Organic vs. Non-organic: why it makes a difference (and when)
Organic foods have become a popular concept in the modern quest for better health and wellness. They have become much easier to find, with more variety available than in previous times. Lots of people swear by the “organic only” rule when it comes to what they eat and it’s an admirable goal, but others are put off by the higher cost of these products and need to make a decision on when they should absolutely go organic and when non-organic is acceptable on a budget.
What is the difference between organic and non-organic foods?
Let’s start by defining the two options:
- Organic foods are produced WITHOUT the use of synthetic pesticides, herbicides or fertilizers. They cannot be irradiated or genetically modified. They must be free of artificial dyes, flavors, additives, and preservatives. Organic meats must be from animals fed an all organic diet that have not been given antibiotics or hormones. Organic processed products must contain at least 95% organic ingredients (not including salt or water). They are labeled as being certified organic.
- Non-organic products are, by default, everything else. Not all of these products contain a lot of chemical additives, but they usually contain some, and there is no way of knowing really how much.
Some people claim to be able to taste the difference between the two types, and since organic fruit and veg aren’t chemically ripened, this may be true in some cases. There is some argument about whether or not organic products contain more nutritional value, and cases can be found to support both sides of this argument.
What is important in organic foods is that they DO NOT contain the possibly harmful chemicals that are used to produce most modern food.
Many of these substances are being found to remain even in processed products and we don’t really know how much they accumulate in our bodies. To be sure they increase the detoxifying load on the liver when eaten on a regular basis.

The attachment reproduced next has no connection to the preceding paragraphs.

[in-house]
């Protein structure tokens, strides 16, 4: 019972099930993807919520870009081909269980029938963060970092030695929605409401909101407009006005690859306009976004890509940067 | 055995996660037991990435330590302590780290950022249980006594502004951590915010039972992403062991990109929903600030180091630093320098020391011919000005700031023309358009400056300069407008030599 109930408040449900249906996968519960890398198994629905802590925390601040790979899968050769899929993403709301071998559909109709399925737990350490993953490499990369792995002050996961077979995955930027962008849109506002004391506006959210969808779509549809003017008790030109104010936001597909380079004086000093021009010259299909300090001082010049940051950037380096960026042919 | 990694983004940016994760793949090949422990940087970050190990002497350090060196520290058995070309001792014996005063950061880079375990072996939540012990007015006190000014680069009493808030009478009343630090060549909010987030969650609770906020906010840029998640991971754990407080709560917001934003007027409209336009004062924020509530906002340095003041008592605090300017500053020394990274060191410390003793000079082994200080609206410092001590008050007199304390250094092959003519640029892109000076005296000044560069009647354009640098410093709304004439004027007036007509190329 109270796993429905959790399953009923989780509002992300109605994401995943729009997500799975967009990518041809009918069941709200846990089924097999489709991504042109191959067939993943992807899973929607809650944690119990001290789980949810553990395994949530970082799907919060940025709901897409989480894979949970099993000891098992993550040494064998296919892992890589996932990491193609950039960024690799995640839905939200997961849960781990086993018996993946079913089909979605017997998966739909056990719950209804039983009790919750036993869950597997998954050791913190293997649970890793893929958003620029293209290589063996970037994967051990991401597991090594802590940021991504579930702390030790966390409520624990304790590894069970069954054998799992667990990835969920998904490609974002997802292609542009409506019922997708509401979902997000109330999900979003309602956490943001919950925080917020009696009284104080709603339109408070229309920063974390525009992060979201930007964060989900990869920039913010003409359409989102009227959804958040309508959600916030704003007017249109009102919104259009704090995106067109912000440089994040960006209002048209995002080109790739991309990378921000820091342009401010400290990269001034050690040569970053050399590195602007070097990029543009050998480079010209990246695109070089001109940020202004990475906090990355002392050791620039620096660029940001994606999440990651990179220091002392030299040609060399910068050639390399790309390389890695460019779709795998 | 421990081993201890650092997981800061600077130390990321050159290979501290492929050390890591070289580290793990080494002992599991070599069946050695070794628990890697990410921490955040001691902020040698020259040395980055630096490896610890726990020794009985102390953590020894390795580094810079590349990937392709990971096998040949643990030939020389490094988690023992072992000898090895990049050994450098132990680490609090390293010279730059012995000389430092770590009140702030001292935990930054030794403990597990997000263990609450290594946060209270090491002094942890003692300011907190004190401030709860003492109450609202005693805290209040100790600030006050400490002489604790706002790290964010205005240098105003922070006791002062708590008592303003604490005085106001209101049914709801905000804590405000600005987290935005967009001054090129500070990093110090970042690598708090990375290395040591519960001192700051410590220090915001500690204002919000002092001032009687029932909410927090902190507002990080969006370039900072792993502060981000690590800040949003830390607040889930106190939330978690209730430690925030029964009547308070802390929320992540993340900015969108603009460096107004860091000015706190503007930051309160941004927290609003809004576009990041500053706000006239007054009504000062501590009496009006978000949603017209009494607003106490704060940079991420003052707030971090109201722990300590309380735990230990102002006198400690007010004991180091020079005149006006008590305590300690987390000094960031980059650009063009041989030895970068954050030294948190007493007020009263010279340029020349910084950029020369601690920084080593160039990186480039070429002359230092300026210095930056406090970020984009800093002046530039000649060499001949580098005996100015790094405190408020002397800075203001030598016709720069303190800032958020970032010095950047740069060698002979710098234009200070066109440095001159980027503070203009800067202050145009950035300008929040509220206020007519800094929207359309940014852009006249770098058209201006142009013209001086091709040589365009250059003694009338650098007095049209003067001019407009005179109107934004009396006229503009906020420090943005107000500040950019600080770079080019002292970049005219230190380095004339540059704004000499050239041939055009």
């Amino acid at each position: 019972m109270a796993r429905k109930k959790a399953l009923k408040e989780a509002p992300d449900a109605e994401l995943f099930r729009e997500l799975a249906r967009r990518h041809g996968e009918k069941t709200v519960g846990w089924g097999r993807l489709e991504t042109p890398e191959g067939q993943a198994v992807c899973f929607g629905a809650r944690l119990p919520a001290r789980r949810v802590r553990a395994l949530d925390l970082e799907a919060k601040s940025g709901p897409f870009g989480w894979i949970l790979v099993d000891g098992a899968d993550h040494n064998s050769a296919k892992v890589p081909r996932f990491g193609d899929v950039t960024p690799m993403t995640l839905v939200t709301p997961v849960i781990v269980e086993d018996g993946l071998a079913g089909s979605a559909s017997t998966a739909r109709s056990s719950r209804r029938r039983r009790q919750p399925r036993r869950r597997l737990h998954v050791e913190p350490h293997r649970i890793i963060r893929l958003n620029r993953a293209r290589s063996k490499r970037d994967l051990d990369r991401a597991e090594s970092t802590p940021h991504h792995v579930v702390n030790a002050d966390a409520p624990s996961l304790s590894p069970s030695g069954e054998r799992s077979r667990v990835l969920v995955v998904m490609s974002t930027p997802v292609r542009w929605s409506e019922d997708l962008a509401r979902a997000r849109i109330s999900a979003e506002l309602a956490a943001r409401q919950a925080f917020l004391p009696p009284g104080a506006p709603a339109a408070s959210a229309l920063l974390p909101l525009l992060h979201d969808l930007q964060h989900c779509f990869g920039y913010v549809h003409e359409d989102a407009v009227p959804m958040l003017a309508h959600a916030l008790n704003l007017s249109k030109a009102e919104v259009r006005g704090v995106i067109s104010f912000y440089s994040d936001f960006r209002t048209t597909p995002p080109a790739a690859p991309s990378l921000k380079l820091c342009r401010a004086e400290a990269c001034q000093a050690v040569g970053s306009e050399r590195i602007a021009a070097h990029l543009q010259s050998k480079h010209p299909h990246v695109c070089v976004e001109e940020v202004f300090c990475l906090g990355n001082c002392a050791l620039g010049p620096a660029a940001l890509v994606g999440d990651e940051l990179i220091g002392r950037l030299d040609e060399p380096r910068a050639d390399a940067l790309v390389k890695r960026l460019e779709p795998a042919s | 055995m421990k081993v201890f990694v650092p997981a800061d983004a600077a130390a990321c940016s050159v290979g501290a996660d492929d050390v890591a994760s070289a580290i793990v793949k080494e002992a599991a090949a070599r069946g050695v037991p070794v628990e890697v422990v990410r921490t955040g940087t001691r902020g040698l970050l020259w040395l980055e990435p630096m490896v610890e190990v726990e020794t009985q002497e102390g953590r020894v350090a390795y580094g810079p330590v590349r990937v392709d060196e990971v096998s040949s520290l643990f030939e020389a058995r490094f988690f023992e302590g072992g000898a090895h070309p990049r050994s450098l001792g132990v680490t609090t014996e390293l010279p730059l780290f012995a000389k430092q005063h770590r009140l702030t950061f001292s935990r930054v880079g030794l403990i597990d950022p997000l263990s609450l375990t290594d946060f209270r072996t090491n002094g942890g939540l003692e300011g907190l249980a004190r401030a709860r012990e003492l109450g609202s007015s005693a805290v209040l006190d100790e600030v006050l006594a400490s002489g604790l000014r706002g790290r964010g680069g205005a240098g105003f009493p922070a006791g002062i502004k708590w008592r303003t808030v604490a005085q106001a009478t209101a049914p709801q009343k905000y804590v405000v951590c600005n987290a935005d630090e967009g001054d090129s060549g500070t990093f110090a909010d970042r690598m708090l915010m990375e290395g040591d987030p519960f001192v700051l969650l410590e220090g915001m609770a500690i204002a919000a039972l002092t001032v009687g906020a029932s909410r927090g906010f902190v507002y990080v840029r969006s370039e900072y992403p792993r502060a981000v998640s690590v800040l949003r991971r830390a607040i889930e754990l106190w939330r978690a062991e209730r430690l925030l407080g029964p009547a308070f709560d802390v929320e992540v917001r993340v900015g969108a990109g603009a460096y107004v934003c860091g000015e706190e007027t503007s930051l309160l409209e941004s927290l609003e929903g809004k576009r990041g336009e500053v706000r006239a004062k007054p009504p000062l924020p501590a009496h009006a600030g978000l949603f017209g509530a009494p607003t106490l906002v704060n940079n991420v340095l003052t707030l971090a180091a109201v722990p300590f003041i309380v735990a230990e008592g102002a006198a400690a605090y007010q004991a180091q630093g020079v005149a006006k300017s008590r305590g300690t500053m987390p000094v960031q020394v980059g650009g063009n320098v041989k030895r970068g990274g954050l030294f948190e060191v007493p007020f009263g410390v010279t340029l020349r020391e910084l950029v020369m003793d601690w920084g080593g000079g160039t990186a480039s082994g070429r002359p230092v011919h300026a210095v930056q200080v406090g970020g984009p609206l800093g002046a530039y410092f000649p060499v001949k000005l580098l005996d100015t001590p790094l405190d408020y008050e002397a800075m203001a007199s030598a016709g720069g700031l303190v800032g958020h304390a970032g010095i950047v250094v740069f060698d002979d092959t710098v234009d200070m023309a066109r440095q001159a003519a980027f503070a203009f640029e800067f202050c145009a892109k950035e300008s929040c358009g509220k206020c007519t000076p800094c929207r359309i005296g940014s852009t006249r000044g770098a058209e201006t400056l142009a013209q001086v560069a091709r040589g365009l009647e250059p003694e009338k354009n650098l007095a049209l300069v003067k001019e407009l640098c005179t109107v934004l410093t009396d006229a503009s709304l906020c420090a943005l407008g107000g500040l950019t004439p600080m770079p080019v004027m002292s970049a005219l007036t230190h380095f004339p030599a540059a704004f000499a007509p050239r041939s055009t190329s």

How to do organic on a budget?
As stated about, the one major downside of organics is that they tend to cost more. Organic farmers have to spend time and money to become certified. They don’t depend on chemicals to produce huge yields from each crop and spoilage/losses to insects and crop diseases are a greater risk. It’s important, though to know which things you should ALWAYS buy organic and which you can really get by with non-organic versions.
The Environmental Working Group (EWG) puts out an annual list of the “Dirty Dozen” foods to always choose organic and the “Clean 15” foods it’s okay to buy non-organic.
- (Hot Peppers round out a 13th member of this list)
- Sweet Corn*,
- Frozen Sweet Peas,
- Honey Dew Melon
*some sweet corn and papayas are GMO crops, so if that’s a concern for you – choose the organic of these two foods.
More complete information can be obtained at https://www.ewg.org
Meats and other animal products should be organic, grass-fed, free-range, wild caught or at the very least antibiotic and hormone free as much as possible.
How do you clean non-organic produce?
For the items you choose to buy as non- organic, a simple soak in a 1 oz. baking soda to 100 oz. water solution for 10-15 minutes and then a rinse with clean water will help to remove most of any surface contamination. A 10% salt solution also works pretty well. Some people swear by vinegar washing, but it works best with straight vinegar and that can get expensive, plus may leave a slightly vinegar taste on your produce. For complete instructions on how to do this, check out: https://foodrevolution.org/blog/how-to-wash-vegetables-fruits/
Where is the best place to buy organic food?
Most grocery stores carry at least some organic products. It can vary pretty widely how much a variety is offered and the price points. You will have to shop around a bit to find the best selection and prices. Many of the bigger chains of stores and big-box warehouse stores carry a fair amount as well. Smaller local markets often local products and can be a good source for fresh from the farm items.
Check out local farmers markets as well. Many organic growers have a booth at their local markets and often have info on being able to buy direct from the farm.
Many areas have CSAs (Community Supported Agriculture groups) that sell subscriptions to weekly deliveries of whatever is in season at their farm.
And, in the ultimate convenience, most cities have grocery delivery services available and usually one or two of these are for all organic fare. Pricing varies and the more convenient/fancy the service the more you will pay, but there are a lot of options for getting your hands on organic foods.
There is no doubt that working to eliminate as many artificial and potentially harmful chemicals from your diet is an important part of living a healthier lifestyle. So many digestive complaints, allergic reactions, skin issues, fatigue and general inflammation can be avoided with a cleaner diet. If you start small, do a little research into what’s available locally and take a little time on the weekend to do some food prep; many harmful chemicals can be eliminated from your diet. There are great websites offering some super easy and delicious recipes for all that fresh food, so be a little adventurous!